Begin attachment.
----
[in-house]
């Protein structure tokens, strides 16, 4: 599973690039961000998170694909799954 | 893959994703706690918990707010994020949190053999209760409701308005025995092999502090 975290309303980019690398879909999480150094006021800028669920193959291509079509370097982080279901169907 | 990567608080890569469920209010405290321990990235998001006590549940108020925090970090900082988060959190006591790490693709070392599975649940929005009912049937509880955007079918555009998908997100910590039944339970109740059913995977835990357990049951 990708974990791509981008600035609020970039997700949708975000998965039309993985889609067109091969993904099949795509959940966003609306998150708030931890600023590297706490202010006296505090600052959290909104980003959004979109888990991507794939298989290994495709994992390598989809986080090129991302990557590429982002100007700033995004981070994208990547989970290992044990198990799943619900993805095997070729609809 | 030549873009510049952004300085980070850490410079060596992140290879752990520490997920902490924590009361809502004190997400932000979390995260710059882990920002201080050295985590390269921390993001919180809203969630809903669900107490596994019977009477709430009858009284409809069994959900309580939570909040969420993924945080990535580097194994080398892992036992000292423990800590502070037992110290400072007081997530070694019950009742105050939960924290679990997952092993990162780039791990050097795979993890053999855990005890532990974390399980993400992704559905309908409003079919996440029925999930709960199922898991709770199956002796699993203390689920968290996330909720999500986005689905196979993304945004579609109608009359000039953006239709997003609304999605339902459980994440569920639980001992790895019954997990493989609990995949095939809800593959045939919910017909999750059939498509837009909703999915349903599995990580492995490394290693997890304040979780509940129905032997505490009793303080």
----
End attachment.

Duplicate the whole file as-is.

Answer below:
[in-house]
């Protein structure tokens, strides 16, 4: 599973690039961000998170694909799954 | 893959994703706690918990707010994020949190053999209760409701308005025995092999502090 975290309303980019690398879909999480150094006021800028669920193959291509079509370097982080279901169907 | 990567608080890569469920209010405290321990990235998001006590549940108020925090970090900082988060959190006591790490693709070392599975649940929005009912049937509880955007079918555009998908997100910590039944339970109740059913995977835990357990049951 990708974990791509981008600035609020970039997700949708975000998965039309993985889609067109091969993904099949795509959940966003609306998150708030931890600023590297706490202010006296505090600052959290909104980003959004979109888990991507794939298989290994495709994992390598989809986080090129991302990557590429982002100007700033995004981070994208990547989970290992044990198990799943619900993805095997070729609809 | 030549873009510049952004300085980070850490410079060596992140290879752990520490997920902490924590009361809502004190997400932000979390995260710059882990920002201080050295985590390269921390993001919180809203969630809903669900107490596994019977009477709430009858009284409809069994959900309580939570909040969420993924945080990535580097194994080398892992036992000292423990800590502070037992110290400072007081997530070694019950009742105050939960924290679990997952092993990162780039791990050097795979993890053999855990005890532990974390399980993400992704559905309908409003079919996440029925999930709960199922898991709770199956002796699993203390689920968290996330909720999500986005689905196979993304945004579609109608009359000039953006239709997003609304999605339902459980994440569920639980001992790895019954997990493989609990995949095939809800593959045939919910017909999750059939498509837009909703999915349903599995990580492995490394290693997890304040979780509940129905032997505490009793303080």